2012-2013 Bacterial Pathogens and Generic E. coli in Tomatoes
The Food Safety Action Plan (FSAP) aims to modernize and strengthen Canada's food safety system in order to better protect Canadians from unsafe food and ultimately reduce the occurrence of foodborne illness.
Tomatoes contaminated with bacterial pathogens have been associated with numerous outbreaks of foodborne illness in North America. The Food and Agriculture Organization of the United Nations/World Health Organization (FAO/WHO) has ranked tomatoes as the second highest priority group of concern in terms of microbiological hazards among fresh fruits and vegetables. Tomatoes can become contaminated with bacterial pathogens by various ways along the food chain during primary production, post-harvest handling, processing, preparation and storage. As tomatoes are often consumed raw, the presence of pathogens creates a potential risk for foodborne illnesses.
Considering the factors mentioned above and their relevance to Canadians, tomatoes has been selected as one of the priority commodity groups of fresh fruits and vegetables for enhanced surveillance under the FSAP. Over the course of a five-year baseline study (2008/09 to 2012/13), approximately 5,000 tomato samples were collected from Canadian retail locations and tested for bacterial pathogens of concern.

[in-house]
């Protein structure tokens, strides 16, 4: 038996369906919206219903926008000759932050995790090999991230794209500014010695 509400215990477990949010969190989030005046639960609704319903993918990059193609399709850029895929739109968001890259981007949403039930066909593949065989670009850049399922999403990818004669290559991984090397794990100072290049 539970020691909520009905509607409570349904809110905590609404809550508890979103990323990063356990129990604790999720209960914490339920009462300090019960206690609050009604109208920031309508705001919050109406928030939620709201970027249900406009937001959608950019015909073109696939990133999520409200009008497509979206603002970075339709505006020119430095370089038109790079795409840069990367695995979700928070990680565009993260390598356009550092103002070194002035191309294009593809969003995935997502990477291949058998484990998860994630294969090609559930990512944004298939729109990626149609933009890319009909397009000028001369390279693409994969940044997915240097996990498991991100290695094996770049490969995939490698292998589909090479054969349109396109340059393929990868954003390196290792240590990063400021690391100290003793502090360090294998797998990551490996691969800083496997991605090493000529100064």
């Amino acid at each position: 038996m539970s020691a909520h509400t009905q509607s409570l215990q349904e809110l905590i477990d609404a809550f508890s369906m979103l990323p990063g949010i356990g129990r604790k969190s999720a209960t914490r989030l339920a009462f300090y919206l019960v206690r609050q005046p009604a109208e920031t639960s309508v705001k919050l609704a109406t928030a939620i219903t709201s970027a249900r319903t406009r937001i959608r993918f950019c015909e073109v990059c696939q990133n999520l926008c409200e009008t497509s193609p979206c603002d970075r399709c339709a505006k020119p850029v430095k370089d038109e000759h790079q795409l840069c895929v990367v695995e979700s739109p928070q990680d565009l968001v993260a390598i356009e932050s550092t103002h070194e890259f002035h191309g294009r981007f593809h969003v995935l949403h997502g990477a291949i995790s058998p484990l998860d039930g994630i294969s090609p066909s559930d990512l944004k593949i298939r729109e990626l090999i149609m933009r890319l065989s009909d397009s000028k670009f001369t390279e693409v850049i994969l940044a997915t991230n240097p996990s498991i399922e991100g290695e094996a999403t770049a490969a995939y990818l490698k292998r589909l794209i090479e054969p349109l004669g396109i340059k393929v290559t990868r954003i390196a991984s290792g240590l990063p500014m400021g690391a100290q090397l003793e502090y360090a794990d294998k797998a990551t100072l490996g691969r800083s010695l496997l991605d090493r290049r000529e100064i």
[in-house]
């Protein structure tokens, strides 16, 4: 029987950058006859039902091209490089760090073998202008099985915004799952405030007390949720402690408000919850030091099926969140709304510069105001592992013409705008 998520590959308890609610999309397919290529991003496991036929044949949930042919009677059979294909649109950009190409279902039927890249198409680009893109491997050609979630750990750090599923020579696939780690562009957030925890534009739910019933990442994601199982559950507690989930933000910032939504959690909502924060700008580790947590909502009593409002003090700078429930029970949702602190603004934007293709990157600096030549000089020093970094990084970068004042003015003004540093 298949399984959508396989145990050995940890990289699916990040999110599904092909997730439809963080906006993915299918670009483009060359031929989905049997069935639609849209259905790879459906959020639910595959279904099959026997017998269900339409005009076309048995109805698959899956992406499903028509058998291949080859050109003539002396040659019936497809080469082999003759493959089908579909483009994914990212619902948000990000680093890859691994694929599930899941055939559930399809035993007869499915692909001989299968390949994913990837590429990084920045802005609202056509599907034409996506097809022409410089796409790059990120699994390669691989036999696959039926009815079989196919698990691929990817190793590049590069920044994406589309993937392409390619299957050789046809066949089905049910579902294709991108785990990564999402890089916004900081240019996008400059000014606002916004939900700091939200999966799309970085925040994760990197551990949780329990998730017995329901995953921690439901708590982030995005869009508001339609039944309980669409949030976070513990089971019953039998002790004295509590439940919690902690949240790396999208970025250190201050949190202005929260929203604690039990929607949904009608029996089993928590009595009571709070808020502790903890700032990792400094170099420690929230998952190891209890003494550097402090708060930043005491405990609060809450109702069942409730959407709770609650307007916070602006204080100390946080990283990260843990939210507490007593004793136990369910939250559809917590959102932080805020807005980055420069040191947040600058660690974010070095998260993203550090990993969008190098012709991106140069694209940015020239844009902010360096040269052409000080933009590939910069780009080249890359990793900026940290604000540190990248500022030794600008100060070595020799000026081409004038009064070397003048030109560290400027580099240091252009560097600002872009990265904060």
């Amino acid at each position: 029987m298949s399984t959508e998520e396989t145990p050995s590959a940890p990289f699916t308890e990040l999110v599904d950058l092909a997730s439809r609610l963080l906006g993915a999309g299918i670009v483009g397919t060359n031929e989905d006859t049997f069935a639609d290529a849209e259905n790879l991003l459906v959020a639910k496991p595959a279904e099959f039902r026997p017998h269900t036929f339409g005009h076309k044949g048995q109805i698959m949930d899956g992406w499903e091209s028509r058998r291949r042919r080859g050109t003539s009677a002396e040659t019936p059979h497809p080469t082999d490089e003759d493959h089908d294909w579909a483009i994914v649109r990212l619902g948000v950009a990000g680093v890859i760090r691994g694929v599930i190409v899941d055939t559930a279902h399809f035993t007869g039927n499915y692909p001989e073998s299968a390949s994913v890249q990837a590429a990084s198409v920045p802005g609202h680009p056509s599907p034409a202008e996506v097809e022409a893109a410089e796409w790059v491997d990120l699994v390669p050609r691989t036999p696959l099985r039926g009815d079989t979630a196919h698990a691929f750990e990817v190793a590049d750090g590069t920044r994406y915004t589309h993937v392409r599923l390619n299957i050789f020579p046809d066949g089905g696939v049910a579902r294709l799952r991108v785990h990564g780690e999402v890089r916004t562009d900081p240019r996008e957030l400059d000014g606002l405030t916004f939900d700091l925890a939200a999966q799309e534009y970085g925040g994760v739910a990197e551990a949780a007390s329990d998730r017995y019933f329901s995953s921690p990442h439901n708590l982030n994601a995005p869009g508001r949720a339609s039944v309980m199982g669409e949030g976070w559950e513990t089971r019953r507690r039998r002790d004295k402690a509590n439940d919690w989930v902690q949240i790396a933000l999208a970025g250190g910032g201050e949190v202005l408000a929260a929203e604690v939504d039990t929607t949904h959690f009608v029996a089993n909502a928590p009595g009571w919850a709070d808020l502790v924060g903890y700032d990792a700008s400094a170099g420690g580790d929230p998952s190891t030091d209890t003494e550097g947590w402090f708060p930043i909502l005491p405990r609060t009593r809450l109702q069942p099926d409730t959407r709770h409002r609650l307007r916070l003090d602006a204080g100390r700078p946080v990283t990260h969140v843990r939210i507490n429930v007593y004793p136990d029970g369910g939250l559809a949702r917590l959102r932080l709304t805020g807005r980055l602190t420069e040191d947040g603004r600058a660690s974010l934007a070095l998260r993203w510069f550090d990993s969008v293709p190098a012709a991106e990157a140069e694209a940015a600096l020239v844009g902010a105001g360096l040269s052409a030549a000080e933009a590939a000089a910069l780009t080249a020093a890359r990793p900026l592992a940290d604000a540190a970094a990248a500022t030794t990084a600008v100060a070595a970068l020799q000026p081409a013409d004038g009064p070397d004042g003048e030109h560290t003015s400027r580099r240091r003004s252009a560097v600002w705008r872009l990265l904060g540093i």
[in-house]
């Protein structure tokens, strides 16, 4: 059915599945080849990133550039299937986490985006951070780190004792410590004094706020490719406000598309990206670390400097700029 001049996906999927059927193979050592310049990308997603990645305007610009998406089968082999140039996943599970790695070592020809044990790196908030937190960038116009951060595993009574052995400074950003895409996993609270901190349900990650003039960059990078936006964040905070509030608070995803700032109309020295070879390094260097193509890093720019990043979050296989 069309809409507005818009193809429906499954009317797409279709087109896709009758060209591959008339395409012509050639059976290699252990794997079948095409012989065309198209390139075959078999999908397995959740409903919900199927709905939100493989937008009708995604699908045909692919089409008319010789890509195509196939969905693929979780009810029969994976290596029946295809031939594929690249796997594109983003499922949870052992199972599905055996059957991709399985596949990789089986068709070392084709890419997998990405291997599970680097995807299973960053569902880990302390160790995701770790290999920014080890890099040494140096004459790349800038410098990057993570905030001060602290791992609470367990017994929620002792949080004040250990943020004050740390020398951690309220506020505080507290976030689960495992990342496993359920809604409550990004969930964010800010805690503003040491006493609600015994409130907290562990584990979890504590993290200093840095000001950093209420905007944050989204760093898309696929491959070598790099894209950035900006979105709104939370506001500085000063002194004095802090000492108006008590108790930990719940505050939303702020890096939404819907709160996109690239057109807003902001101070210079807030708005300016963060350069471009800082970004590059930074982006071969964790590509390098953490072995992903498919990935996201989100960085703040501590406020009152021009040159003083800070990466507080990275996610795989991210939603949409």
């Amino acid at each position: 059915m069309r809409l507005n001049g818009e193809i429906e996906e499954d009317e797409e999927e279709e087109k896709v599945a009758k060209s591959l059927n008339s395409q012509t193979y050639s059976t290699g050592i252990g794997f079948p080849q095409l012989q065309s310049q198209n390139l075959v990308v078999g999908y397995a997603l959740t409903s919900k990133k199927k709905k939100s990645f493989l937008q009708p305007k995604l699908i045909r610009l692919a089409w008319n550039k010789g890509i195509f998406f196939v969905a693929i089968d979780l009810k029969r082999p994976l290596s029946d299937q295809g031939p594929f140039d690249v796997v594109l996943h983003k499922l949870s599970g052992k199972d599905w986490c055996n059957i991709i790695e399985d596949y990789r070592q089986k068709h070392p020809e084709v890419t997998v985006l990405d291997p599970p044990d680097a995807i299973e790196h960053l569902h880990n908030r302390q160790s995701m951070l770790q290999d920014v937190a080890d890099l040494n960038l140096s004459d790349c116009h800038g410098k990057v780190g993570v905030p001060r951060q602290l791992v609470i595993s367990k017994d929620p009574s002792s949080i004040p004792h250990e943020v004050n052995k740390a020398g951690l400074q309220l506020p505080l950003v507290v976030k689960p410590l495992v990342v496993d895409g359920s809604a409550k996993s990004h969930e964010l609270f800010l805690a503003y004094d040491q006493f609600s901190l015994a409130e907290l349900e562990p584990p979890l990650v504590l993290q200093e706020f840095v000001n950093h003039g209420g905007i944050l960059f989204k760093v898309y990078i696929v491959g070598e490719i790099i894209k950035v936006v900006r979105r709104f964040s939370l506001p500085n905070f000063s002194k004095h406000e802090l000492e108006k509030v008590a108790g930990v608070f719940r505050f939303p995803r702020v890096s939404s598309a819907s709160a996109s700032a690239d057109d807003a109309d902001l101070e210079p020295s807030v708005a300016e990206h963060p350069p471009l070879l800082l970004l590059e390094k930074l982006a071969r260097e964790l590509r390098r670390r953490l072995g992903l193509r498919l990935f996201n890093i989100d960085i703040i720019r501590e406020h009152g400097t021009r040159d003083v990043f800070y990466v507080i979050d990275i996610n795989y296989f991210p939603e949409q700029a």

The main objective of this targeted survey (2012/13) was to generate baseline surveillance data on the presence and distribution of bacterial pathogens Salmonella and Shigella, as well as on generic Escherichia coli (E. coli, an indicator of fecal contamination) in tomatoes. A total of 1262 tomato samples were analyzed. Salmonella and Shigella were not detected in any of the samples, and levels of generic E. coli were found to be acceptable in all the samples. All samples (100%) were assessed as satisfactory. These results suggest that the tomatoes in the Canadian market sampled during this survey were produced under Good Agricultural Practices (GAPs) and Good Manufacturing Practices (GMPs).
The Canadian Food Inspection Agency (CFIA) regulates and provides oversight to the industry, works with provinces and territories, and promotes safe handling of foods throughout the food production chain. However, it is important to note that the food industry and retail sectors in Canada are ultimately responsible for the food they produce and sell, while individual consumers are responsible for the safe handling of the food they have in their possession. In addition, general advice for the consumer on the safe handling of foods is widely available. The CFIA will continue its surveillance activities and inform stakeholders of its findings.
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